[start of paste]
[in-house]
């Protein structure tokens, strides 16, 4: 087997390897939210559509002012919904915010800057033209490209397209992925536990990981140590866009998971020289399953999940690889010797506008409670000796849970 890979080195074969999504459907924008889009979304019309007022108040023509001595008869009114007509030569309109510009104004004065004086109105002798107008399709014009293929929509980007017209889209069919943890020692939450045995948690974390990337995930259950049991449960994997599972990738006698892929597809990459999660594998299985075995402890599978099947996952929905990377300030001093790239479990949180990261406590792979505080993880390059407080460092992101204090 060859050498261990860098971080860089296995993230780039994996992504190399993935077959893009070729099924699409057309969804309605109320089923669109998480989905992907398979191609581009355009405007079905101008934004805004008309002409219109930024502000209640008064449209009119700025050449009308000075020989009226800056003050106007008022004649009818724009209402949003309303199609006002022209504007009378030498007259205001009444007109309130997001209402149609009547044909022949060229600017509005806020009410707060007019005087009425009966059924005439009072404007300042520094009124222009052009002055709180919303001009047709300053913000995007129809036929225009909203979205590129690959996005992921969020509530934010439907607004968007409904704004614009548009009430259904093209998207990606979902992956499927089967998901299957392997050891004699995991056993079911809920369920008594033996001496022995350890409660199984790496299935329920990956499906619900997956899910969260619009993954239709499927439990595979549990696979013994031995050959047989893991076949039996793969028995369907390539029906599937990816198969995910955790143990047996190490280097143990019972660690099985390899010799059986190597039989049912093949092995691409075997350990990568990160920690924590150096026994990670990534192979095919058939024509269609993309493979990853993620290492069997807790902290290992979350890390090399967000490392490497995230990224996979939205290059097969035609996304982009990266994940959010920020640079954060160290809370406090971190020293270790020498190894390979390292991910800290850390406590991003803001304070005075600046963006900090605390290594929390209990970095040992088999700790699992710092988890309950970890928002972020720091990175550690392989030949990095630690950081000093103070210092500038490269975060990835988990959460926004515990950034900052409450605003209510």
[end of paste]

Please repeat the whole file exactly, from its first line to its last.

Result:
[in-house]
């Protein structure tokens, strides 16, 4: 087997390897939210559509002012919904915010800057033209490209397209992925536990990981140590866009998971020289399953999940690889010797506008409670000796849970 890979080195074969999504459907924008889009979304019309007022108040023509001595008869009114007509030569309109510009104004004065004086109105002798107008399709014009293929929509980007017209889209069919943890020692939450045995948690974390990337995930259950049991449960994997599972990738006698892929597809990459999660594998299985075995402890599978099947996952929905990377300030001093790239479990949180990261406590792979505080993880390059407080460092992101204090 060859050498261990860098971080860089296995993230780039994996992504190399993935077959893009070729099924699409057309969804309605109320089923669109998480989905992907398979191609581009355009405007079905101008934004805004008309002409219109930024502000209640008064449209009119700025050449009308000075020989009226800056003050106007008022004649009818724009209402949003309303199609006002022209504007009378030498007259205001009444007109309130997001209402149609009547044909022949060229600017509005806020009410707060007019005087009425009966059924005439009072404007300042520094009124222009052009002055709180919303001009047709300053913000995007129809036929225009909203979205590129690959996005992921969020509530934010439907607004968007409904704004614009548009009430259904093209998207990606979902992956499927089967998901299957392997050891004699995991056993079911809920369920008594033996001496022995350890409660199984790496299935329920990956499906619900997956899910969260619009993954239709499927439990595979549990696979013994031995050959047989893991076949039996793969028995369907390539029906599937990816198969995910955790143990047996190490280097143990019972660690099985390899010799059986190597039989049912093949092995691409075997350990990568990160920690924590150096026994990670990534192979095919058939024509269609993309493979990853993620290492069997807790902290290992979350890390090399967000490392490497995230990224996979939205290059097969035609996304982009990266994940959010920020640079954060160290809370406090971190020293270790020498190894390979390292991910800290850390406590991003803001304070005075600046963006900090605390290594929390209990970095040992088999700790699992710092988890309950970890928002972020720091990175550690392989030949990095630690950081000093103070210092500038490269975060990835988990959460926004515990950034900052409450605003209510």